ap D n Set target altitude down n feet
ap U n Set target altitude up n feet
ap HVR Enter autohover mode
ap TO Takeoff and enter hover
ap LAND Land at current location


Figure 12: Hydraulic System Control Panel

The H-160 has two flight control hydraulic systems. Hydraulic System #1 is powered by the #1 engine, while Hydraulic System #2 is powered by the #2 engine. Additionally Hydraulic System #1 is also powered by an electric pump when the electrical systems is energized. The hydraulics control panel (see Figure 12>) is located on the upper panel above the co-pilot station. A guarded three position switch allows you to select either system individually, or use both systems (NORM). Normally this switch should be left in the NORM position. An indicator light labeled FCR (Flight Controls Ready) is next to the hydraulic switch. This indicator will illuminate red any time one or more of the hydraulic systems is inactive.

In the event of a single system hydraulic failure, it is recommended that a landing be performed as soon as practical so the appropriate repairs can be made. A double hydraulic failure is considered a serious emergency with control of the helicopter being severely limited.

When operating on external power for extended periods of time, the #1 Hydraulic system should be disabled by selecting HYD2 on the Hydraulics Switch in order to prevent constant running of the Electric Hydraulic Pump. Allowing the electric hydraulic pump to run for extended periods of time may cause depletion of hydraulic fluid and damage to the system. The Hydraulic switch should be returned to the NORM position before flight.


Engine power is supplied to the rotors through a mechanical transmission system. The system consists of a forward main transmission and a tail rotor gearbox. Each system has its own lubrication reservoir.

The main transmission includes a mixing unit to combine power supplied by each engine. Normally the power input is balanced so each engine supplies the same amount of torque, but in the event of an engine failure, the operating engine can drive the rotor system independently.


Figure 13: Electrical System Panel
Figure 14: Electrical System Status Display

8.1 Overview

The H-160 electrical system (see Figure 13) consists of two DC buses #1 and #2. The DC buses normally operate at 28 volts powered through through separate generators driven by the respective engine. Each bus can also be energized by separate 24-volt nickel-cadmium batteries. Most devices in the helicopter are redundantly powered by either DC system.

In the event of a primary generator failure, an emergency generator driven by the main rotor can be enabled. The emergency generator powers both DC buses through diode protectors.

8.2 Electrical Panel

The electrical control panel (see Figure 14) is located on the overhead panel above the pilot station. Switches for the generators and batteries are located along the bottom portion of the panel. Two switches control the generator and battery for the DC1 bus, while two control the generator and battery for the DC2 bus. A DC BUS warning light to the left of the main switches indicates if a BUS is not energized (as long as at least one bus is energized).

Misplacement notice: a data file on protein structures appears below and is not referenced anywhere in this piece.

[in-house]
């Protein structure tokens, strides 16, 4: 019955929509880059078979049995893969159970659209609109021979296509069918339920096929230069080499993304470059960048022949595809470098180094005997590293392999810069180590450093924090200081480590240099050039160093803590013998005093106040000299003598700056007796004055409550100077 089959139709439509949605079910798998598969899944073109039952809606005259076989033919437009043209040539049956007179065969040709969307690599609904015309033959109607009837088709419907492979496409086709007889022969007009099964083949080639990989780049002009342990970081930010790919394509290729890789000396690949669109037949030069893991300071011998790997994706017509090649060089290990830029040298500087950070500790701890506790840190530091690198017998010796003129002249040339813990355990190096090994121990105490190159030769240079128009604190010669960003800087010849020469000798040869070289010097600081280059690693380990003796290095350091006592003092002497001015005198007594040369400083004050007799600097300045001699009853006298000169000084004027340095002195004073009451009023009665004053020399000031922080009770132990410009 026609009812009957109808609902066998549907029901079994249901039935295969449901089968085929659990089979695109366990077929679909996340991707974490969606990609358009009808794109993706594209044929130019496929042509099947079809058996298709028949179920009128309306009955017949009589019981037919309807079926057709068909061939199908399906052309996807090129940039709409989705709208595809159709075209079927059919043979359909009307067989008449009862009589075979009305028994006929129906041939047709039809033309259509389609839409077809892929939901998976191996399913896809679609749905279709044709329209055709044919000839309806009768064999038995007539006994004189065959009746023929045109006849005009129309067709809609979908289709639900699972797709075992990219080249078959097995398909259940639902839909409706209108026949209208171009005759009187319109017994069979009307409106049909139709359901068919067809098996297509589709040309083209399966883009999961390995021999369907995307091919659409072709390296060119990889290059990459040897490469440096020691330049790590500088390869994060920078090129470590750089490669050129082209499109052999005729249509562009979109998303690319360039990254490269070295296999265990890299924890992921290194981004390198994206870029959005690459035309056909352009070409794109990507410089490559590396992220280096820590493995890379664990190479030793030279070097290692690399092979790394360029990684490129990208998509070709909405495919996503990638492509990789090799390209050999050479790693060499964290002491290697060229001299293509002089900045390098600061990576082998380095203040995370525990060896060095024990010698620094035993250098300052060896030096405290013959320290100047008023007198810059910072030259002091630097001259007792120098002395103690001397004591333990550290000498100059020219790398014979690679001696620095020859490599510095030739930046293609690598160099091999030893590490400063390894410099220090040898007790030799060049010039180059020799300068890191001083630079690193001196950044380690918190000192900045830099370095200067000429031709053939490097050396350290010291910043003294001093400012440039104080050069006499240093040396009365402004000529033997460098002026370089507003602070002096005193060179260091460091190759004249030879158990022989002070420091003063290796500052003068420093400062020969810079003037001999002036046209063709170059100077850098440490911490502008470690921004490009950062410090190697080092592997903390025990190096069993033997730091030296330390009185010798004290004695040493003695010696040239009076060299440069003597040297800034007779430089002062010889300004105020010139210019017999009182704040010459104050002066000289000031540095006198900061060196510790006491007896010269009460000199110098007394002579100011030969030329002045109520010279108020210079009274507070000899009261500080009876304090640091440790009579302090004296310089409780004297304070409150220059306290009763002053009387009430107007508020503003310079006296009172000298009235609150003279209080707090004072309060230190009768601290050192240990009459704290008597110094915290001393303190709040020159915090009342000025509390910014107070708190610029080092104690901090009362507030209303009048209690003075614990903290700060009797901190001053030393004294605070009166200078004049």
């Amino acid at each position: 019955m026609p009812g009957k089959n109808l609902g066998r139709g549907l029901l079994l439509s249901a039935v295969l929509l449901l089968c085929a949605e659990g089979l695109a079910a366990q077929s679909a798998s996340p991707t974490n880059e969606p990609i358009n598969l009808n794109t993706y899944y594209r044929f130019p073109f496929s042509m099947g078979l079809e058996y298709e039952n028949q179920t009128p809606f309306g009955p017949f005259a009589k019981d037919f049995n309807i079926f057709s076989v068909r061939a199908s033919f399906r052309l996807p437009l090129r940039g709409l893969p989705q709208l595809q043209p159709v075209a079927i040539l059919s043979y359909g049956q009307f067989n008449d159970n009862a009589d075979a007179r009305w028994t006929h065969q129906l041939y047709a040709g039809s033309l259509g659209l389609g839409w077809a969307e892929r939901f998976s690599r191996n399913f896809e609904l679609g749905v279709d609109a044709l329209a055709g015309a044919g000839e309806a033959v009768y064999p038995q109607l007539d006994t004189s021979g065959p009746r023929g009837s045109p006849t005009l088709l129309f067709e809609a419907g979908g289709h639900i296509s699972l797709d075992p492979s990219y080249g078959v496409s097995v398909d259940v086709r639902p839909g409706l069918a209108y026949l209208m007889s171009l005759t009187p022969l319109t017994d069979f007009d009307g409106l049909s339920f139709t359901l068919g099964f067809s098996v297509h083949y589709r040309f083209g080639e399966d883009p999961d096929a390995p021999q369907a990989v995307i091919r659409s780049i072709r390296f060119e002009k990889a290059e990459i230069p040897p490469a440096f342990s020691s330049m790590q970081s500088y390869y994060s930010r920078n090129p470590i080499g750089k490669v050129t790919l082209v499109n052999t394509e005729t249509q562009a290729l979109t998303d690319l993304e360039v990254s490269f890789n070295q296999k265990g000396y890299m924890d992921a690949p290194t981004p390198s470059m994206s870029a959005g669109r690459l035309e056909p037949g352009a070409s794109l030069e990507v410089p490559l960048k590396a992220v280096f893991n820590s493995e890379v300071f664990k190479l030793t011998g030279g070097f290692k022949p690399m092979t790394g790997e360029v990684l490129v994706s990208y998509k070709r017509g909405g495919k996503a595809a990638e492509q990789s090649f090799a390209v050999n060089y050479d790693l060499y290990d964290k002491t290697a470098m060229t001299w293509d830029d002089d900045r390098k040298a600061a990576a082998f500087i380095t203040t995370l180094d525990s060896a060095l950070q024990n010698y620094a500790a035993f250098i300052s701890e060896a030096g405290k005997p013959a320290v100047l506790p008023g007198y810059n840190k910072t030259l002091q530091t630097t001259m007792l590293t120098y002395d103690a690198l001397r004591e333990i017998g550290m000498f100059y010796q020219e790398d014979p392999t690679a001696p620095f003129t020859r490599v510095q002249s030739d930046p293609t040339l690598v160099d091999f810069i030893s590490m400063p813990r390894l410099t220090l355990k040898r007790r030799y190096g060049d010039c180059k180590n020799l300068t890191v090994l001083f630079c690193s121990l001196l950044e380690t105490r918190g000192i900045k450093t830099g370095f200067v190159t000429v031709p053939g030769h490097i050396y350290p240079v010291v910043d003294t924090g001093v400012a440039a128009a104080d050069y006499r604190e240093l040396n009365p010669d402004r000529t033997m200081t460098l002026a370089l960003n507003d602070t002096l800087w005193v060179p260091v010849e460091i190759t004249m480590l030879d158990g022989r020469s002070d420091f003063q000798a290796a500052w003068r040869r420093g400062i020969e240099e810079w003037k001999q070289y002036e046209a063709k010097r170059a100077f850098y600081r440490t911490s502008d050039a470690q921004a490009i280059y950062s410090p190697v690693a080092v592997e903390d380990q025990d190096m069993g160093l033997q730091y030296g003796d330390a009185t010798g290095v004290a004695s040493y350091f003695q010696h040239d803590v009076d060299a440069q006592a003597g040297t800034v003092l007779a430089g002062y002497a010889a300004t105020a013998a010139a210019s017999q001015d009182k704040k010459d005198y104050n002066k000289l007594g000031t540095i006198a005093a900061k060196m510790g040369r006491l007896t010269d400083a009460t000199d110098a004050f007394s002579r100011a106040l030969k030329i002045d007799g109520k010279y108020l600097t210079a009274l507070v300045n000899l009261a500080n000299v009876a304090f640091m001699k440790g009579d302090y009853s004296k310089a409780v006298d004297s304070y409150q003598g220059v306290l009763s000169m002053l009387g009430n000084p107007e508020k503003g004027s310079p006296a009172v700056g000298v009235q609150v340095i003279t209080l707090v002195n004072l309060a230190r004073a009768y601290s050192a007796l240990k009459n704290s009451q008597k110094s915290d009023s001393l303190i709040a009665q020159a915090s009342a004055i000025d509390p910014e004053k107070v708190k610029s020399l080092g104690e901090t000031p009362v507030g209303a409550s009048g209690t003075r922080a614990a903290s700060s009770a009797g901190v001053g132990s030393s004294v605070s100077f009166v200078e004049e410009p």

The emergency generator switch (labeled EMERGEN) is located in the upper left corner of the electrical panel.

On the top of the panel are two emergency cutoff switches for each bus. A quick-trip bar below them allows both switches to be turned off together quickly in the event of an electrical fire. The cutoff switches will remove all power from a bus.

8.3 Electrical Status

The status of the electrical system is displayed on the VEMD panels on the pilot and copilot sides (see ). The left side of the screen shows the status for the DC #1 Bus while the right side shows the status for the DC #2 Bus.

The following symbols are used on the electrical status screen to indicate the status over the various components of the electrical system:

H160-battOn.png Battery is on and energized.
H160-genOnNoPower.png Generator is switched on but not producing power.
H160-genOnPower.png Generator is switched on and producing power.
H160-gpuPower.png External GPU is connected in providing power.
H160-emerGenPower.png Emergency generator is on and producing power.

Below the battery symbols, the voltage level of each bus is shown. When a generator is on or external power is connected, this is typically 28V. When on battery power, 24V will be displayed. In general, external power should be connected for start when the battery level falls below 23V.


9.1 Ice Sensor

The ice sensing system (RP only) is located on the upper panel above the co-pilot station. The ice system detects ice build-up on the rotors and airframe and alters the pilot to dangerous icing conditions.

9.2 Windshield Wipers

The windshield wiper and washer control are located on the slant panel below the main flight display panels. While the controls can be moved, they are currently for RP purpose only. In the event LL implements actual weather, functional wipers may be added to this aircraft.

9.3 Mission Mode

The mission mode switch is located on the upper panel over the co-pilot station. It is intended to configure the aircraft for specific modes such as sling load use. It is only has an effect when certain optional mission equipment is installed.